Second, on the vehicle front, lower sales of cars and trucks could help Zipcar (UNKNOWN: ZIP.DL2  ) and buyer Avis Budget, as well as others seeking to offer car-sharing services to renters. As long as car use stays high, fleet sales to car-sharing companies may help support automakers' businesses, albeit perhaps not at the same margins they enjoy on direct sales to customers through their dealer networks.

Finally, falling credit card debt will inevitably weigh on big card issuers Citigroup (NYSE: C  ) and Bank of America (NYSE: BAC  ) . With rates on other debt at very low levels, credit cards remain the one reliable source of plentiful interest income, and as delinquency rates have fallen, the business has gotten more profitable. Credit cards represent more than half of Citi's total consumer loans outstanding, and for B of A, cards produced $6.3 billion in pre-tax profit during 2012, one of the bank's most profitable segments.

Good news and bad news
What's bad news for investors, though, is good news for the Millennials themselves. With a background of taking financially responsible actions, Millennials may well be setting themselves up for great financial success if the economy ever gets back on an upward track.

Will B of A find other ways to profit?
Even if young adults get more fiscally responsible, Bank of America has plenty of growth opportunities. Learn more about whether Bank of America is worth a closer look by reading our latest research from bank analysts Anand Chokkavelu, CFA, and Matt Koppenheffer. Together, they lift the veil on the bank's operations, including three reasons to buy and three reasons to sell. Click here now to claim your copy, and as a bonus you'll receive a full year of FREE updates and expert guidance as key news breaks.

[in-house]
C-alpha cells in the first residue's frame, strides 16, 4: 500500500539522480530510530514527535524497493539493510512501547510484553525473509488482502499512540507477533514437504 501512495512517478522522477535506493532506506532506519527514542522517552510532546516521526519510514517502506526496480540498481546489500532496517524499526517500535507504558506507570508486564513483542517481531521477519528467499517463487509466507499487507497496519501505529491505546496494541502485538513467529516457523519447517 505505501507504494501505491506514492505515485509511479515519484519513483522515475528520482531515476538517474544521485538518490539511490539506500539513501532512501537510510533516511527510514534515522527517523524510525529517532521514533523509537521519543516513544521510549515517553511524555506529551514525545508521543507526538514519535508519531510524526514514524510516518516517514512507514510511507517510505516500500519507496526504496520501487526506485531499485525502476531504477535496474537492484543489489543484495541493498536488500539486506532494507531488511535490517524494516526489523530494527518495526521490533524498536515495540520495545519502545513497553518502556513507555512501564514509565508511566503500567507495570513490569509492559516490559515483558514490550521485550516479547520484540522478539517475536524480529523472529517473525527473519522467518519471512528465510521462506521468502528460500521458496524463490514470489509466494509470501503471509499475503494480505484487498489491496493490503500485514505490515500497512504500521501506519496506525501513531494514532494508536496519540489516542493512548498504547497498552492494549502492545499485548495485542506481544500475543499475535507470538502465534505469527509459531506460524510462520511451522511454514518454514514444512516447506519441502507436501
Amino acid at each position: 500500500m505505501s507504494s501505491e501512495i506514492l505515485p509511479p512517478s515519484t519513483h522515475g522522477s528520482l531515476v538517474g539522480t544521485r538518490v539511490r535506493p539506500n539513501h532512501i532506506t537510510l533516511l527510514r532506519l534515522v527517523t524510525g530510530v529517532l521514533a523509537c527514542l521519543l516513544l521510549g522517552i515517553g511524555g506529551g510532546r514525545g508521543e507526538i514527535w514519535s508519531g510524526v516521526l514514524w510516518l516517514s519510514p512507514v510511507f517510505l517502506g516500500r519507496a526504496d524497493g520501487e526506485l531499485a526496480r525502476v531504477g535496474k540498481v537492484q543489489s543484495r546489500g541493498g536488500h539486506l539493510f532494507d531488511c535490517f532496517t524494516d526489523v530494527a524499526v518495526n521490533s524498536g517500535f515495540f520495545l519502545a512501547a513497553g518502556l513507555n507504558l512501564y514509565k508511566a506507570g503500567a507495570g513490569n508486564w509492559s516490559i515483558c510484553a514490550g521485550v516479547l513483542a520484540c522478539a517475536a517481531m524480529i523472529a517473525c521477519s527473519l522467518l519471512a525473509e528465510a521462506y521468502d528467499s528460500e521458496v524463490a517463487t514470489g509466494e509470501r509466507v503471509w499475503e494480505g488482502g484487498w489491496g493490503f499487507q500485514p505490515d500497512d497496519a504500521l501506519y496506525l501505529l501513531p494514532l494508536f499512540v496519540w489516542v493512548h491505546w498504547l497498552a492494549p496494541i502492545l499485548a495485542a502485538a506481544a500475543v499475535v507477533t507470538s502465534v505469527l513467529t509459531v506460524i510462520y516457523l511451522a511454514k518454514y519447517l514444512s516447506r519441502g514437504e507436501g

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Help us keep this a respectfully Foolish area! This is a place for our readers to discuss, debate, and learn more about the Foolish investing topic you read about above. Help us keep it clean and safe. If you believe a comment is abusive or otherwise violates our Fool's Rules, please report it via the Report this Comment Report this Comment icon found on every comment.

  • Report this Comment On February 22, 2013, at 3:23 PM, questioner5000 wrote:

    The Millenials have reduced their debt load, but do you necessarily mean that they PAID DOWN their debt load?

    Are debts reduced while living with Mom and Dad? Are debts reduced by parents paying down tuition loans, (whether or not they're on the hook as Guarantors)? Have Millenial debts dropped by their defaulting on their condo mortgages and/or credit cards or "negotiating" debt reductions/forgiveness?

    There are lots of "less than admirable" ways to "reduce" debts, but only one way to pay down debts.

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Dan Caplinger
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Dan Caplinger has been a contract writer for the Motley Fool since 2006. As the Fool's Director of Investment Planning, Dan oversees much of the personal-finance and investment-planning content published daily on Fool.com. With a background as an estate-planning attorney and independent financial consultant, Dan's articles are based on more than 20 years of experience from all angles of the financial world.